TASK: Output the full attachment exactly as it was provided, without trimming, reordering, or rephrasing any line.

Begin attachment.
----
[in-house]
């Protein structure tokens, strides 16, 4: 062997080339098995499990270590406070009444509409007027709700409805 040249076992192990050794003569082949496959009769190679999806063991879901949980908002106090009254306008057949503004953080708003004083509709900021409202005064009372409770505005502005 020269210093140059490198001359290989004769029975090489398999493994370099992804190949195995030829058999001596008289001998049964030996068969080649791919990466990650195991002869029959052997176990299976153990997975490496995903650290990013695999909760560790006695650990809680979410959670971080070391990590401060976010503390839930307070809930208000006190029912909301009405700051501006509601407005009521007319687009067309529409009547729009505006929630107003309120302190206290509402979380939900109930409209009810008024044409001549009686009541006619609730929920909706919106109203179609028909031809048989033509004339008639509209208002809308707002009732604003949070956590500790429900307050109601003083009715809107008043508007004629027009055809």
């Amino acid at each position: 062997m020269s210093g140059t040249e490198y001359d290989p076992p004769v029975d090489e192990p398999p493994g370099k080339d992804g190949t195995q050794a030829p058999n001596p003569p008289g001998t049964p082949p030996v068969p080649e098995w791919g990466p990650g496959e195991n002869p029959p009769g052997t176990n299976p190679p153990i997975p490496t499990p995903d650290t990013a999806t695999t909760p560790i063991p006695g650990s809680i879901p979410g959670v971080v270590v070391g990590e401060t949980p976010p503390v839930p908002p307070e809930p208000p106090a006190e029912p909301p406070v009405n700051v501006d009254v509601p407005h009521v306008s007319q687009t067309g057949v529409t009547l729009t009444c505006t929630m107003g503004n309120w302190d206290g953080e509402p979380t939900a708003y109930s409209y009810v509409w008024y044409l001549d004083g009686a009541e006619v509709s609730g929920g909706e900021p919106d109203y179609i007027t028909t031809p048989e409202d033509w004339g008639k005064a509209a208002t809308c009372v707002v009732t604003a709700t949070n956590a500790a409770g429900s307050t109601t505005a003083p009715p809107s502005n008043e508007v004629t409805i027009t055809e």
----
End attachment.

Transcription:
[in-house]
């Protein structure tokens, strides 16, 4: 062997080339098995499990270590406070009444509409007027709700409805 040249076992192990050794003569082949496959009769190679999806063991879901949980908002106090009254306008057949503004953080708003004083509709900021409202005064009372409770505005502005 020269210093140059490198001359290989004769029975090489398999493994370099992804190949195995030829058999001596008289001998049964030996068969080649791919990466990650195991002869029959052997176990299976153990997975490496995903650290990013695999909760560790006695650990809680979410959670971080070391990590401060976010503390839930307070809930208000006190029912909301009405700051501006509601407005009521007319687009067309529409009547729009505006929630107003309120302190206290509402979380939900109930409209009810008024044409001549009686009541006619609730929920909706919106109203179609028909031809048989033509004339008639509209208002809308707002009732604003949070956590500790429900307050109601003083009715809107008043508007004629027009055809």
């Amino acid at each position: 062997m020269s210093g140059t040249e490198y001359d290989p076992p004769v029975d090489e192990p398999p493994g370099k080339d992804g190949t195995q050794a030829p058999n001596p003569p008289g001998t049964p082949p030996v068969p080649e098995w791919g990466p990650g496959e195991n002869p029959p009769g052997t176990n299976p190679p153990i997975p490496t499990p995903d650290t990013a999806t695999t909760p560790i063991p006695g650990s809680i879901p979410g959670v971080v270590v070391g990590e401060t949980p976010p503390v839930p908002p307070e809930p208000p106090a006190e029912p909301p406070v009405n700051v501006d009254v509601p407005h009521v306008s007319q687009t067309g057949v529409t009547l729009t009444c505006t929630m107003g503004n309120w302190d206290g953080e509402p979380t939900a708003y109930s409209y009810v509409w008024y044409l001549d004083g009686a009541e006619v509709s609730g929920g909706e900021p919106d109203y179609i007027t028909t031809p048989e409202d033509w004339g008639k005064a509209a208002t809308c009372v707002v009732t604003a709700t949070n956590a500790a409770g429900s307050t109601t505005a003083p009715p809107s502005n008043e508007v004629t409805i027009t055809e």